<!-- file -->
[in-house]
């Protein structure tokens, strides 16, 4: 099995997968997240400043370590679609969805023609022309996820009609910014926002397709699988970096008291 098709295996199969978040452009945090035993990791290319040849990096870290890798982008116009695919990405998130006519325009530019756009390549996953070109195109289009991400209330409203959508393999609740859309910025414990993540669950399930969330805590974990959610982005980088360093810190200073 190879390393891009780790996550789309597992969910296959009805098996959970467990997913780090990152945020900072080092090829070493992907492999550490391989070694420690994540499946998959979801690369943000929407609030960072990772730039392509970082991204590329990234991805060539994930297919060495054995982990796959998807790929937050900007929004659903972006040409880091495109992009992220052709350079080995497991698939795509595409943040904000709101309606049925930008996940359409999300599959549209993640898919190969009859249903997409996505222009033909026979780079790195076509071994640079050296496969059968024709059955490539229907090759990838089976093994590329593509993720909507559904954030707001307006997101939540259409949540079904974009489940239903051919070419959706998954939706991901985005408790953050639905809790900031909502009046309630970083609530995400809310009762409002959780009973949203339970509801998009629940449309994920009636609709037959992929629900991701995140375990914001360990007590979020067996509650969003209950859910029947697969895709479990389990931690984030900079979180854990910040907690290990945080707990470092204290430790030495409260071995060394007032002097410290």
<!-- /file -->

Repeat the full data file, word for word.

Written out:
[in-house]
């Protein structure tokens, strides 16, 4: 099995997968997240400043370590679609969805023609022309996820009609910014926002397709699988970096008291 098709295996199969978040452009945090035993990791290319040849990096870290890798982008116009695919990405998130006519325009530019756009390549996953070109195109289009991400209330409203959508393999609740859309910025414990993540669950399930969330805590974990959610982005980088360093810190200073 190879390393891009780790996550789309597992969910296959009805098996959970467990997913780090990152945020900072080092090829070493992907492999550490391989070694420690994540499946998959979801690369943000929407609030960072990772730039392509970082991204590329990234991805060539994930297919060495054995982990796959998807790929937050900007929004659903972006040409880091495109992009992220052709350079080995497991698939795509595409943040904000709101309606049925930008996940359409999300599959549209993640898919190969009859249903997409996505222009033909026979780079790195076509071994640079050296496969059968024709059955490539229907090759990838089976093994590329593509993720909507559904954030707001307006997101939540259409949540079904974009489940239903051919070419959706998954939706991901985005408790953050639905809790900031909502009046309630970083609530995400809310009762409002959780009973949203339970509801998009629940449309994920009636609709037959992929629900991701995140375990914001360990007590979020067996509650969003209950859910029947697969895709479990389990931690984030900079979180854990910040907690290990945080707990470092204290430790030495409260071995060394007032002097410290």